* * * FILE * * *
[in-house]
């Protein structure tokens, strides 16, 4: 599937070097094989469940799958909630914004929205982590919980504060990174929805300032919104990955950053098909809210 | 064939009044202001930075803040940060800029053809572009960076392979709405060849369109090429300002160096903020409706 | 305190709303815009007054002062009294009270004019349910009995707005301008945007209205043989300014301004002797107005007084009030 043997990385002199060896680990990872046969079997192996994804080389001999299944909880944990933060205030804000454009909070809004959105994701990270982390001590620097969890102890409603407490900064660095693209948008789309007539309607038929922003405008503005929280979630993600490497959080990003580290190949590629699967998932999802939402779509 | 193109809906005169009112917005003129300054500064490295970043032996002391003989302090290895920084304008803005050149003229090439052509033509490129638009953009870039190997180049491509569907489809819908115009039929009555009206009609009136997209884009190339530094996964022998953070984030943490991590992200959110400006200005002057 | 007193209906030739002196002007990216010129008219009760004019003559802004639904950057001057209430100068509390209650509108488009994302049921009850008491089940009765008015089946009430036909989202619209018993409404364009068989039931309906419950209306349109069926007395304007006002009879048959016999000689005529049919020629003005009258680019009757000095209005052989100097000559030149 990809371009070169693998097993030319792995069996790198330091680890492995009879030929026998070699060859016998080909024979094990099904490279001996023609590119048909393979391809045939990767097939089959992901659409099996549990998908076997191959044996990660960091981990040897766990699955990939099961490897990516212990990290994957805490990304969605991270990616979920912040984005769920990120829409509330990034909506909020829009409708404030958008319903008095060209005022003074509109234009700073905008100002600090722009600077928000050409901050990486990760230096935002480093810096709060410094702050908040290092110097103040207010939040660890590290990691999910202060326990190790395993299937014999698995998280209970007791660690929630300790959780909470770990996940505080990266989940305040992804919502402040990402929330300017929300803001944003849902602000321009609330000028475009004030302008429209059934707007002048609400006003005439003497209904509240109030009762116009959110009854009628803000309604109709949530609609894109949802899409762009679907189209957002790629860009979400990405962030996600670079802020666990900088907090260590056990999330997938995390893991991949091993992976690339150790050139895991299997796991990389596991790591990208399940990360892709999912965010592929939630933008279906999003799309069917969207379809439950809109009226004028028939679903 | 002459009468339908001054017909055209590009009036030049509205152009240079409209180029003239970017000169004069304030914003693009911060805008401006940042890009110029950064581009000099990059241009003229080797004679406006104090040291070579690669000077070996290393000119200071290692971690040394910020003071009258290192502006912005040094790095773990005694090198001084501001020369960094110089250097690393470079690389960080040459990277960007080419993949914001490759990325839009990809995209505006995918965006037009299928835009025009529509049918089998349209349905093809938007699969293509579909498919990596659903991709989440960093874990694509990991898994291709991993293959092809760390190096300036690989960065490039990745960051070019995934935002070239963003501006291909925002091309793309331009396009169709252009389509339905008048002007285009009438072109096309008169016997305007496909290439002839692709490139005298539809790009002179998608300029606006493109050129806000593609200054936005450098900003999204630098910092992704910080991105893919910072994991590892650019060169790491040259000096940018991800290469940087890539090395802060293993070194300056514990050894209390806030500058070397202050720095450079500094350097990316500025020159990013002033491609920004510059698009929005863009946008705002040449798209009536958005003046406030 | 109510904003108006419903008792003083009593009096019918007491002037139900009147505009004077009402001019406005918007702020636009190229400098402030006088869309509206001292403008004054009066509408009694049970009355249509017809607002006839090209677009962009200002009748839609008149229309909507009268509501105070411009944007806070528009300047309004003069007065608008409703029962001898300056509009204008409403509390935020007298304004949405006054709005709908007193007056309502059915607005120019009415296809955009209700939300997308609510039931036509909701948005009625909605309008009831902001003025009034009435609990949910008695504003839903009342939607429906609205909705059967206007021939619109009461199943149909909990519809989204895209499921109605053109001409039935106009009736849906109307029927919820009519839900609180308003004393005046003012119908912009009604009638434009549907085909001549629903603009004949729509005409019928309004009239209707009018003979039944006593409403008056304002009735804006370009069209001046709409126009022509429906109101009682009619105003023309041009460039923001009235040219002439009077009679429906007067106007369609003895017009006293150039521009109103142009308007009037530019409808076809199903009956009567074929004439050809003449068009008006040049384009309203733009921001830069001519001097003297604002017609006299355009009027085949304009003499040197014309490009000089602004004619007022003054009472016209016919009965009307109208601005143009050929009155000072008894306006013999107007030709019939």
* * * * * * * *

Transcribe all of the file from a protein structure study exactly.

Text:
[in-house]
């Protein structure tokens, strides 16, 4: 599937070097094989469940799958909630914004929205982590919980504060990174929805300032919104990955950053098909809210 | 064939009044202001930075803040940060800029053809572009960076392979709405060849369109090429300002160096903020409706 | 305190709303815009007054002062009294009270004019349910009995707005301008945007209205043989300014301004002797107005007084009030 043997990385002199060896680990990872046969079997192996994804080389001999299944909880944990933060205030804000454009909070809004959105994701990270982390001590620097969890102890409603407490900064660095693209948008789309007539309607038929922003405008503005929280979630993600490497959080990003580290190949590629699967998932999802939402779509 | 193109809906005169009112917005003129300054500064490295970043032996002391003989302090290895920084304008803005050149003229090439052509033509490129638009953009870039190997180049491509569907489809819908115009039929009555009206009609009136997209884009190339530094996964022998953070984030943490991590992200959110400006200005002057 | 007193209906030739002196002007990216010129008219009760004019003559802004639904950057001057209430100068509390209650509108488009994302049921009850008491089940009765008015089946009430036909989202619209018993409404364009068989039931309906419950209306349109069926007395304007006002009879048959016999000689005529049919020629003005009258680019009757000095209005052989100097000559030149 990809371009070169693998097993030319792995069996790198330091680890492995009879030929026998070699060859016998080909024979094990099904490279001996023609590119048909393979391809045939990767097939089959992901659409099996549990998908076997191959044996990660960091981990040897766990699955990939099961490897990516212990990290994957805490990304969605991270990616979920912040984005769920990120829409509330990034909506909020829009409708404030958008319903008095060209005022003074509109234009700073905008100002600090722009600077928000050409901050990486990760230096935002480093810096709060410094702050908040290092110097103040207010939040660890590290990691999910202060326990190790395993299937014999698995998280209970007791660690929630300790959780909470770990996940505080990266989940305040992804919502402040990402929330300017929300803001944003849902602000321009609330000028475009004030302008429209059934707007002048609400006003005439003497209904509240109030009762116009959110009854009628803000309604109709949530609609894109949802899409762009679907189209957002790629860009979400990405962030996600670079802020666990900088907090260590056990999330997938995390893991991949091993992976690339150790050139895991299997796991990389596991790591990208399940990360892709999912965010592929939630933008279906999003799309069917969207379809439950809109009226004028028939679903 | 002459009468339908001054017909055209590009009036030049509205152009240079409209180029003239970017000169004069304030914003693009911060805008401006940042890009110029950064581009000099990059241009003229080797004679406006104090040291070579690669000077070996290393000119200071290692971690040394910020003071009258290192502006912005040094790095773990005694090198001084501001020369960094110089250097690393470079690389960080040459990277960007080419993949914001490759990325839009990809995209505006995918965006037009299928835009025009529509049918089998349209349905093809938007699969293509579909498919990596659903991709989440960093874990694509990991898994291709991993293959092809760390190096300036690989960065490039990745960051070019995934935002070239963003501006291909925002091309793309331009396009169709252009389509339905008048002007285009009438072109096309008169016997305007496909290439002839692709490139005298539809790009002179998608300029606006493109050129806000593609200054936005450098900003999204630098910092992704910080991105893919910072994991590892650019060169790491040259000096940018991800290469940087890539090395802060293993070194300056514990050894209390806030500058070397202050720095450079500094350097990316500025020159990013002033491609920004510059698009929005863009946008705002040449798209009536958005003046406030 | 109510904003108006419903008792003083009593009096019918007491002037139900009147505009004077009402001019406005918007702020636009190229400098402030006088869309509206001292403008004054009066509408009694049970009355249509017809607002006839090209677009962009200002009748839609008149229309909507009268509501105070411009944007806070528009300047309004003069007065608008409703029962001898300056509009204008409403509390935020007298304004949405006054709005709908007193007056309502059915607005120019009415296809955009209700939300997308609510039931036509909701948005009625909605309008009831902001003025009034009435609990949910008695504003839903009342939607429906609205909705059967206007021939619109009461199943149909909990519809989204895209499921109605053109001409039935106009009736849906109307029927919820009519839900609180308003004393005046003012119908912009009604009638434009549907085909001549629903603009004949729509005409019928309004009239209707009018003979039944006593409403008056304002009735804006370009069209001046709409126009022509429906109101009682009619105003023309041009460039923001009235040219002439009077009679429906007067106007369609003895017009006293150039521009109103142009308007009037530019409808076809199903009956009567074929004439050809003449068009008006040049384009309203733009921001830069001519001097003297604002017609006299355009009027085949304009003499040197014309490009000089602004004619007022003054009472016209016919009965009307109208601005143009050929009155000072008894306006013999107007030709019939």